While the parties and the tech and international communities await the Supreme Court's decision, Congress is considering the CLOUD Act. The current bill provides a process for law enforcement to obtain data stored internationally, establishes a means for data hosts to provide data to government officials, and allows hosts to challenge a data request if it is illegal under a foreign country's laws. The passage of the CLOUD Act would clarify the question at issue in Microsoft and could reduce the importance of the Supreme Court's decision going forward.
In February, the CLOUD Act was introduced in both chambers of Congress (H.R. 4943 / S. 2383). Although the bill has not gone through a markup or committee vote, it threatens to render moot the Supreme Court's ruling in Microsoft. In its current form, the bill would amend the SCA to establish extraterritorial reach by explicitly stating that it applies to data within a "provider's possession, custody, or control, regardless of whether such communication, record, or other information is located within or outside of the United States." The CLOUD Act would further amend the SCA to include a process whereby data providers may challenge an SCA warrant through a motion to quash, and courts would consider any connections to the United States of the subscriber or customer whose data is at issue, as well as principles of international comity.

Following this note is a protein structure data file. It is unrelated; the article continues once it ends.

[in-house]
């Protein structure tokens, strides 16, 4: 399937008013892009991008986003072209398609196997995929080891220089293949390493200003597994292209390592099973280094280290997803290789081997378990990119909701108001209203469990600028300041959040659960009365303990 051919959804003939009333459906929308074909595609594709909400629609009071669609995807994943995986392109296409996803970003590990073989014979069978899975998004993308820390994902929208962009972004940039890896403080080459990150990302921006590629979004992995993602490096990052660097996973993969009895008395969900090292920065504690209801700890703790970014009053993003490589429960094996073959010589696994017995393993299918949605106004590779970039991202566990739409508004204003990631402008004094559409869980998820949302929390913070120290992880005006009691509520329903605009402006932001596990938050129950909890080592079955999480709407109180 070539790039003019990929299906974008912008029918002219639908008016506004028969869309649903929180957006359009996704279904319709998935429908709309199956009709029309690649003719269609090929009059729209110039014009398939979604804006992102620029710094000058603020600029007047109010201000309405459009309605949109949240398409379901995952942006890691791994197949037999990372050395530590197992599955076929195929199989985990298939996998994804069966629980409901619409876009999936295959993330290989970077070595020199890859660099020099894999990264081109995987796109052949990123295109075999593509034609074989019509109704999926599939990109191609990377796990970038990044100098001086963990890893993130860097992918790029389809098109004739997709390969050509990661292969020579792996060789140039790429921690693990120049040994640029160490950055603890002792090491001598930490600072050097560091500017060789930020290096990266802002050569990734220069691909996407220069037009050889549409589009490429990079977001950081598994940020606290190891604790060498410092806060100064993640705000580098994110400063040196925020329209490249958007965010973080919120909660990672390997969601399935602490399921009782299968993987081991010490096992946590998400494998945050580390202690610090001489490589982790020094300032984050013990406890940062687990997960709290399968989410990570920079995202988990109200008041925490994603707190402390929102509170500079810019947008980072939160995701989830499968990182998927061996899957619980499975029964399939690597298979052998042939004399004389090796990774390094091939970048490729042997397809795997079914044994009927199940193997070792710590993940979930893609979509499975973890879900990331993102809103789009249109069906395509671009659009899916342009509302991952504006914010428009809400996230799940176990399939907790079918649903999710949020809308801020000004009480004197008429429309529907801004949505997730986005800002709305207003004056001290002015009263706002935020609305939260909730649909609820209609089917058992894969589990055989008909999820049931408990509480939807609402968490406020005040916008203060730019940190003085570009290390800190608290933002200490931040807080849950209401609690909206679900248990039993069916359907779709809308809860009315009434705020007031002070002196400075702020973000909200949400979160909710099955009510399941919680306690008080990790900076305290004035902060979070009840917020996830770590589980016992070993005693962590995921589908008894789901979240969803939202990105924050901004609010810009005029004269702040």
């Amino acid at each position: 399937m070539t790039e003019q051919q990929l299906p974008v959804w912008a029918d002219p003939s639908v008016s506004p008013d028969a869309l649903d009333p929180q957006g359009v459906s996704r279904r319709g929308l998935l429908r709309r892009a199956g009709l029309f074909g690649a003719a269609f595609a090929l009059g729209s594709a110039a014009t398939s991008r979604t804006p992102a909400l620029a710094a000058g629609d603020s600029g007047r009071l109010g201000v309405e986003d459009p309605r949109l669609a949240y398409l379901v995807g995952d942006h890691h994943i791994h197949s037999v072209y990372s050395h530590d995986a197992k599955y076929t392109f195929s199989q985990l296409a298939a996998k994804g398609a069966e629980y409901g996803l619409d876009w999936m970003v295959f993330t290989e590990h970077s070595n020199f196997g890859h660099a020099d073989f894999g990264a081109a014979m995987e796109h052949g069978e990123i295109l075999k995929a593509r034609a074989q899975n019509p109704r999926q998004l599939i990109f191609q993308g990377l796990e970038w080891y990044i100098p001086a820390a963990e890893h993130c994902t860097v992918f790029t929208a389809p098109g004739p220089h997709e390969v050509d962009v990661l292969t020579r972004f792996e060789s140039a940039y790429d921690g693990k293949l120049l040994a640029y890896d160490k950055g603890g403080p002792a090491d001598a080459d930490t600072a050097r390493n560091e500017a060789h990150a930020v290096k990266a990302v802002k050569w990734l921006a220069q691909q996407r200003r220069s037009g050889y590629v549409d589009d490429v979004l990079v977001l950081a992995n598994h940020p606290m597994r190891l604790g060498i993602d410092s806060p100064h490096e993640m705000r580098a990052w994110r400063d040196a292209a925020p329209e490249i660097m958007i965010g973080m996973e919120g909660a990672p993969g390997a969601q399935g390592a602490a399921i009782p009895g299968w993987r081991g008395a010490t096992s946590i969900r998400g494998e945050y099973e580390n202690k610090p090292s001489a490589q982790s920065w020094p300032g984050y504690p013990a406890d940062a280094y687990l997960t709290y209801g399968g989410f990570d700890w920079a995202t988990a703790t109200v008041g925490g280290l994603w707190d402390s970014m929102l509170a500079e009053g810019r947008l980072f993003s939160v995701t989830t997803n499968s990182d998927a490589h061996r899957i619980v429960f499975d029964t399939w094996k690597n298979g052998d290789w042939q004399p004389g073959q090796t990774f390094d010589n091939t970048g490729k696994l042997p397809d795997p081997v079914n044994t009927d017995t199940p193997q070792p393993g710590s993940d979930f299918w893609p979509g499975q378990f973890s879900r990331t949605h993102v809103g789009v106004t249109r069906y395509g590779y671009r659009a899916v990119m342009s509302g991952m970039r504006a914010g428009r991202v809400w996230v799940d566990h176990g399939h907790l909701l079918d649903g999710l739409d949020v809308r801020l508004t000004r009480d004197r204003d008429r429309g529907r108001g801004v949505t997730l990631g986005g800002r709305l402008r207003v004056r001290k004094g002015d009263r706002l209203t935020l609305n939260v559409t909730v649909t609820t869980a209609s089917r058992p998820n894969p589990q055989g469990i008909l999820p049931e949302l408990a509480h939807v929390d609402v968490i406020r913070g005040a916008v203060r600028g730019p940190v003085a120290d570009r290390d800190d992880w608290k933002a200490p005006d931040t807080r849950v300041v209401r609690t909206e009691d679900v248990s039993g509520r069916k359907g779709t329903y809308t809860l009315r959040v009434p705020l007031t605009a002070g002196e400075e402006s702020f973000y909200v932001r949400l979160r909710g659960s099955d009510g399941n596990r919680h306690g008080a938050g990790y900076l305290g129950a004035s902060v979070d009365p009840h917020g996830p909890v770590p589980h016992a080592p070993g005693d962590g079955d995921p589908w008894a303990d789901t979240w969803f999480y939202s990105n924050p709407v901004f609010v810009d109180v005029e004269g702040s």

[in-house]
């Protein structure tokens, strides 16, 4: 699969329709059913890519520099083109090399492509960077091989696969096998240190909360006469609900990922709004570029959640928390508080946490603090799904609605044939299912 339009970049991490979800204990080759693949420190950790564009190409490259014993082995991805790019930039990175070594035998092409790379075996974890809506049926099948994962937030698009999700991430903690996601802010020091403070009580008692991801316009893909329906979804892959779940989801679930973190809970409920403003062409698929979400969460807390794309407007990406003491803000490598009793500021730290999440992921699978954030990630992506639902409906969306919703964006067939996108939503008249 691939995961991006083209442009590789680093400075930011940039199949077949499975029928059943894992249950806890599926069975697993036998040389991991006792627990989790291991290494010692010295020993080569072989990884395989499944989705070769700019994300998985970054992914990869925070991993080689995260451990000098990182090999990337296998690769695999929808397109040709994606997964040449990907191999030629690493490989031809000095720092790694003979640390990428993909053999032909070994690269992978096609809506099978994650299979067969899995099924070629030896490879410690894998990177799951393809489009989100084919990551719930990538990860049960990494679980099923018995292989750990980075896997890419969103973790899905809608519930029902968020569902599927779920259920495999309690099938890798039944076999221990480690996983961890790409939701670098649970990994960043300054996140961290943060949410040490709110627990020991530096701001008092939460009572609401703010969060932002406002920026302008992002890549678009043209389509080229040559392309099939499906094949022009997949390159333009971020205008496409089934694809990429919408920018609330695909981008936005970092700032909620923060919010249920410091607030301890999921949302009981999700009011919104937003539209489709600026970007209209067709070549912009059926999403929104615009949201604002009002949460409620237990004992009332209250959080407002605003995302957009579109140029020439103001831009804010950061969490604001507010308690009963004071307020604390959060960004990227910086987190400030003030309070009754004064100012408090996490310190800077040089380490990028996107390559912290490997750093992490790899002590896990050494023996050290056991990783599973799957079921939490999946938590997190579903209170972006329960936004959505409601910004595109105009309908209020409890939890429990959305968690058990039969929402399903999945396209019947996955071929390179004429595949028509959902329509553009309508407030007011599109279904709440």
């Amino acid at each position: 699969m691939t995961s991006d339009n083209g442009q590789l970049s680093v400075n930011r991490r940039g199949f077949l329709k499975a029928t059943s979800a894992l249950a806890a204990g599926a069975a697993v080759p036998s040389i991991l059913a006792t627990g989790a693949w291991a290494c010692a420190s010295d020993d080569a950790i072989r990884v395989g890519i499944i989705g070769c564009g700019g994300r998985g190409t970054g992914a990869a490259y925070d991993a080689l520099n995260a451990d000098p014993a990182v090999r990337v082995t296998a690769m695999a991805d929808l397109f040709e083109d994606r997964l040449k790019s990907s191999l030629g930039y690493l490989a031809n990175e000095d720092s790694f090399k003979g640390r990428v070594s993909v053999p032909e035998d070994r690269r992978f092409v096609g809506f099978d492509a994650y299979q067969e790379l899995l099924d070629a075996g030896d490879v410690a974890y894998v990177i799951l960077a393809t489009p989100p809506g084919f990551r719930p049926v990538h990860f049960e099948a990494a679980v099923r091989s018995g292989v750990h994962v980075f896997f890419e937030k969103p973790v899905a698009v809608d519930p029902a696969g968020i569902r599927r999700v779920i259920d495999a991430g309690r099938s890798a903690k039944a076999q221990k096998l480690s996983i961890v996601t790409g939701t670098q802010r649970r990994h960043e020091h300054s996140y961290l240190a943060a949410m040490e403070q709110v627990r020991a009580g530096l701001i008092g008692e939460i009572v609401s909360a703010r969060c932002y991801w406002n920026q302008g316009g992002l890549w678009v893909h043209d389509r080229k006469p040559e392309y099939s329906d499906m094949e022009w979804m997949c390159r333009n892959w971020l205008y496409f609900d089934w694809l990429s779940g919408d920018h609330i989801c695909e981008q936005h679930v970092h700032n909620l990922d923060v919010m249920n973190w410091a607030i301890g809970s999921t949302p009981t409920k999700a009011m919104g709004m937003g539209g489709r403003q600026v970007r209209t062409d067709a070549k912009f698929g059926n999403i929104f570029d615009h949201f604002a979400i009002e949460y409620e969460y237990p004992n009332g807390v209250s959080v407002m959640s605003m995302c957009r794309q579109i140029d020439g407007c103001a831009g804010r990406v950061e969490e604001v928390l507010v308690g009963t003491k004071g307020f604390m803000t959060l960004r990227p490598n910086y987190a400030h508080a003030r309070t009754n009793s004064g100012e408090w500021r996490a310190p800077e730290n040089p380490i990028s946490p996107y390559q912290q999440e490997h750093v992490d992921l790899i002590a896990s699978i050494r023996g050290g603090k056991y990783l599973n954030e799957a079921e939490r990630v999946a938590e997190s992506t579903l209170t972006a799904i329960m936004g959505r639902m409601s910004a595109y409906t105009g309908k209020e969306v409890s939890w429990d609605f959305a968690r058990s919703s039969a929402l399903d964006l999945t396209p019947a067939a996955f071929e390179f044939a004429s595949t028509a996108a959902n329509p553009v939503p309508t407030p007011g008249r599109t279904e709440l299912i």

We continue to track the status of the CLOUD Act and any related legislation.
The Supreme Court will issue a decision in the Microsoft case by June. Perhaps before then, Congress will have attempted to resolve the matter through legislation.
In any event, companies will continue to grapple with storage and transmission of customer data, as well as consumer privacy and data protection.
This article was republished in Cyberspace Lawyer, Volume 23, Issue 3, 2018
Clifford Chance's Global Tech Group and its multinational network of data and privacy experts will continue to work with clients to achieve effective solutions.